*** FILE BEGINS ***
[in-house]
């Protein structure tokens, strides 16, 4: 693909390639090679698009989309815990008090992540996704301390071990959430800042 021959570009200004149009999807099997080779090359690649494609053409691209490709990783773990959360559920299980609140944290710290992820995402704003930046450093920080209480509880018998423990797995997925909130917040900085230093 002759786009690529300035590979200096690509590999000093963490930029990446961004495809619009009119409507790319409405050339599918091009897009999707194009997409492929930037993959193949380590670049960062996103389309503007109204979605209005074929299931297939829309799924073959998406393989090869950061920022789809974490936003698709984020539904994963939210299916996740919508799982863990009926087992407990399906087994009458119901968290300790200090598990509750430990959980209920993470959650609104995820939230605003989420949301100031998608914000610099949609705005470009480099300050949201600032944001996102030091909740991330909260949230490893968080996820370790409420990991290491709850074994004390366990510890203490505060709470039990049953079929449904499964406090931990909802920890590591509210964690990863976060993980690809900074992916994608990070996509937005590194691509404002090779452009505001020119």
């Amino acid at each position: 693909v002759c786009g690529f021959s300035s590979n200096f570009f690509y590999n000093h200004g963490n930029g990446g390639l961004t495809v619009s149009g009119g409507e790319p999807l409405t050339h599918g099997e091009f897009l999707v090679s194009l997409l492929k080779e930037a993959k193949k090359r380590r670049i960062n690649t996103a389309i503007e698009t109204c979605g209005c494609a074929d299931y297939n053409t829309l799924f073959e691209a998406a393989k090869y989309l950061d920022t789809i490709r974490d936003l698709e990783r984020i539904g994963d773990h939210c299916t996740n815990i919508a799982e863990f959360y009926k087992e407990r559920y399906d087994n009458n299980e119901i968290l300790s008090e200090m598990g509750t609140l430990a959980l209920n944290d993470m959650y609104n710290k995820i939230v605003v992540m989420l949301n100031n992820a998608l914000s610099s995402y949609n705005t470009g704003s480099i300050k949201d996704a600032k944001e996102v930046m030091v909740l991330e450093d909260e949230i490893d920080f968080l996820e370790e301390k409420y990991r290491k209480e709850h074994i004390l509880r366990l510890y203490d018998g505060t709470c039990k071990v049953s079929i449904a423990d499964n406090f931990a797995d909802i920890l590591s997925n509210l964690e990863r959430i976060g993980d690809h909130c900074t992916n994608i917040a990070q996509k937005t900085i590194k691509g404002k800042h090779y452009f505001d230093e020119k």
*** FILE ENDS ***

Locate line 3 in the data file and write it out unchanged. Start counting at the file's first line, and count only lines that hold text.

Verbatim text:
């Amino acid at each position: 693909v002759c786009g690529f021959s300035s590979n200096f570009f690509y590999n000093h200004g963490n930029g990446g390639l961004t495809v619009s149009g009119g409507e790319p999807l409405t050339h599918g099997e091009f897009l999707v090679s194009l997409l492929k080779e930037a993959k193949k090359r380590r670049i960062n690649t996103a389309i503007e698009t109204c979605g209005c494609a074929d299931y297939n053409t829309l799924f073959e691209a998406a393989k090869y989309l950061d920022t789809i490709r974490d936003l698709e990783r984020i539904g994963d773990h939210c299916t996740n815990i919508a799982e863990f959360y009926k087992e407990r559920y399906d087994n009458n299980e119901i968290l300790s008090e200090m598990g509750t609140l430990a959980l209920n944290d993470m959650y609104n710290k995820i939230v605003v992540m989420l949301n100031n992820a998608l914000s610099s995402y949609n705005t470009g704003s480099i300050k949201d996704a600032k944001e996102v930046m030091v909740l991330e450093d909260e949230i490893d920080f968080l996820e370790e301390k409420y990991r290491k209480e709850h074994i004390l509880r366990l510890y203490d018998g505060t709470c039990k071990v049953s079929i449904a423990d499964n406090f931990a797995d909802i920890l590591s997925n509210l964690e990863r959430i976060g993980d690809h909130c900074t992916n994608i917040a990070q996509k937005t900085i590194k691509g404002k800042h090779y452009f505001d230093e020119k």